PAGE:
Another view of the church from our climb.

Partial stairs remain.
I come across several large concave structures that look like cistern water collections. Here is one that is still holding water.
On the far side we spot a small chapel high on the hillside. It looks like it might have a great view.

Sure enough, from one side of the hilltop we overlook the valley and the old town.
On the other side we see out to the Turquoise Coast.
A view from the window inside.

The little hilltop whitewashed chapel.
We then ascend and climb the fort at the opposite end of the village before deciding to head back to Oludinez.
on our way back we drive a bit further past Oludinez and get a view from the side looking down.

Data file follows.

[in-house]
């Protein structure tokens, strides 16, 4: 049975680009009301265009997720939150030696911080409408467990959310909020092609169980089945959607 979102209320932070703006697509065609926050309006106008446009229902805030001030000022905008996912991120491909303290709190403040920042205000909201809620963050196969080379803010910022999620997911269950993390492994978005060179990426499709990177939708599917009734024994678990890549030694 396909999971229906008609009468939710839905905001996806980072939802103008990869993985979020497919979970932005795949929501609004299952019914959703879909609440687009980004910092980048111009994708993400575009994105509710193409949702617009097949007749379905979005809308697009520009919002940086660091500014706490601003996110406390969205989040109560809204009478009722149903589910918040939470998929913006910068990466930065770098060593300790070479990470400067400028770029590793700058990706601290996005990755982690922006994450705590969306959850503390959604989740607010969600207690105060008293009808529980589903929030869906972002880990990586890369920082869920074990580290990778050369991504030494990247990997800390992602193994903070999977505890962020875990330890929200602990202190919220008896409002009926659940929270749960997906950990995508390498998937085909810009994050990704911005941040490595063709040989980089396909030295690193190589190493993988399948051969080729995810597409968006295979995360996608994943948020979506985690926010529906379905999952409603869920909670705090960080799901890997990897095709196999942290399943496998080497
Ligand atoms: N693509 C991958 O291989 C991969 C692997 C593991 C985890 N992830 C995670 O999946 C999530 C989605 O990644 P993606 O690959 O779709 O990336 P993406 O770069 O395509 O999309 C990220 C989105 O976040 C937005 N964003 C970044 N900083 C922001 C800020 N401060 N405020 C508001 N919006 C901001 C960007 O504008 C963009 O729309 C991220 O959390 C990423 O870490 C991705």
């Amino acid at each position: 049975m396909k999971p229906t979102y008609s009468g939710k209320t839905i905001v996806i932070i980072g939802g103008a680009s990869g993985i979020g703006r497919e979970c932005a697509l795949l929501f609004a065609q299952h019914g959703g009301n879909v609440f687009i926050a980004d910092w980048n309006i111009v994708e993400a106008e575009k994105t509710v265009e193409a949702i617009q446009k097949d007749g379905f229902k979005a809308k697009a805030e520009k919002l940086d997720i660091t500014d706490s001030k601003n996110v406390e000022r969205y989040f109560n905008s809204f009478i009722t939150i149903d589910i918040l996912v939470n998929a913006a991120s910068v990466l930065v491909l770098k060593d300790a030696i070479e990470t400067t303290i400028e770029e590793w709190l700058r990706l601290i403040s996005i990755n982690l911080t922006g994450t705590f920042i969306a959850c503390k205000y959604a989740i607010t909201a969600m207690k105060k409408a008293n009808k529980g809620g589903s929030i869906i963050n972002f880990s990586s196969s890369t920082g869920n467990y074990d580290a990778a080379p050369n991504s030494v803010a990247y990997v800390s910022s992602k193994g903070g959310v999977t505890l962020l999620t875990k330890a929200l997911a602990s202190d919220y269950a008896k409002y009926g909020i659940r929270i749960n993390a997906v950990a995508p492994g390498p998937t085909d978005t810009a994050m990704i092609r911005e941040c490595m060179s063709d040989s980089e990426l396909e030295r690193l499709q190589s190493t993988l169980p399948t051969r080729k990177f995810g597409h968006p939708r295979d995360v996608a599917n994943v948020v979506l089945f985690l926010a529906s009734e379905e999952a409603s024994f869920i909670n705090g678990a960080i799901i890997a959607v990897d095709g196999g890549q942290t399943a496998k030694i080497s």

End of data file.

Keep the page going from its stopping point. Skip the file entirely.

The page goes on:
Further up the coast you get a view looking looking back.
We drive through the pine forests on a road that has been carved out of the mountain on a cliff edge at times.
These cliff edges stop further development in the small villages ahead where the only tourist market are in camping huts, a more bohemian, hippy place to stay. (although some of the guide books balk at the pricier cost of staying in such limited accomodation). Above is pictured Butterfly Beach which looks like it might get mostly shade in the day due to the high cliffs on both sides.
We head back to Oludinez town and decide to visit the beach the town is famous for, the iconic sandbar that lies across the mouth of the Blue Lagoon. It is in Oludeniz Nature Park which costs 5 Turkish Lira to enter. Above is the path in the park that leads to the lagoon.